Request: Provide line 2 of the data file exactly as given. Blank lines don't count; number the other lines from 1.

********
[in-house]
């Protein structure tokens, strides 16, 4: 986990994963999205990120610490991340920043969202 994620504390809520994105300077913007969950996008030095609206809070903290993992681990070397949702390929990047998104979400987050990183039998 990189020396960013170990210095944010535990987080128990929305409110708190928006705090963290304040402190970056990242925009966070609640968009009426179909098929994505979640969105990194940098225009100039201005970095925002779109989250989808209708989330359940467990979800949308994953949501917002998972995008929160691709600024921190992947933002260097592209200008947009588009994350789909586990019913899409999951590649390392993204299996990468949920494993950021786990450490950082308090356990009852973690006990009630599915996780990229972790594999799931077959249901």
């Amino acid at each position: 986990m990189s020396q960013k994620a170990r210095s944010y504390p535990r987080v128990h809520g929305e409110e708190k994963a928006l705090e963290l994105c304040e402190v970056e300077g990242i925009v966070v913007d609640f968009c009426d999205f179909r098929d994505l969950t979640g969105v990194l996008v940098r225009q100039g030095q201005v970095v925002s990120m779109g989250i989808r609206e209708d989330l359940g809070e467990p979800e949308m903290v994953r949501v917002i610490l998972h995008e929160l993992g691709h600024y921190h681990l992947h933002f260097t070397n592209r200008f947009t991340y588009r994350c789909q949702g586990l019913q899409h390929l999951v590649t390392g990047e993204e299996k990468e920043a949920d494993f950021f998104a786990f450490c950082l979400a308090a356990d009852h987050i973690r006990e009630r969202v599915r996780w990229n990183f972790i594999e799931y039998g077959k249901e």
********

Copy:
């Protein structure tokens, strides 16, 4: 986990994963999205990120610490991340920043969202 994620504390809520994105300077913007969950996008030095609206809070903290993992681990070397949702390929990047998104979400987050990183039998 990189020396960013170990210095944010535990987080128990929305409110708190928006705090963290304040402190970056990242925009966070609640968009009426179909098929994505979640969105990194940098225009100039201005970095925002779109989250989808209708989330359940467990979800949308994953949501917002998972995008929160691709600024921190992947933002260097592209200008947009588009994350789909586990019913899409999951590649390392993204299996990468949920494993950021786990450490950082308090356990009852973690006990009630599915996780990229972790594999799931077959249901």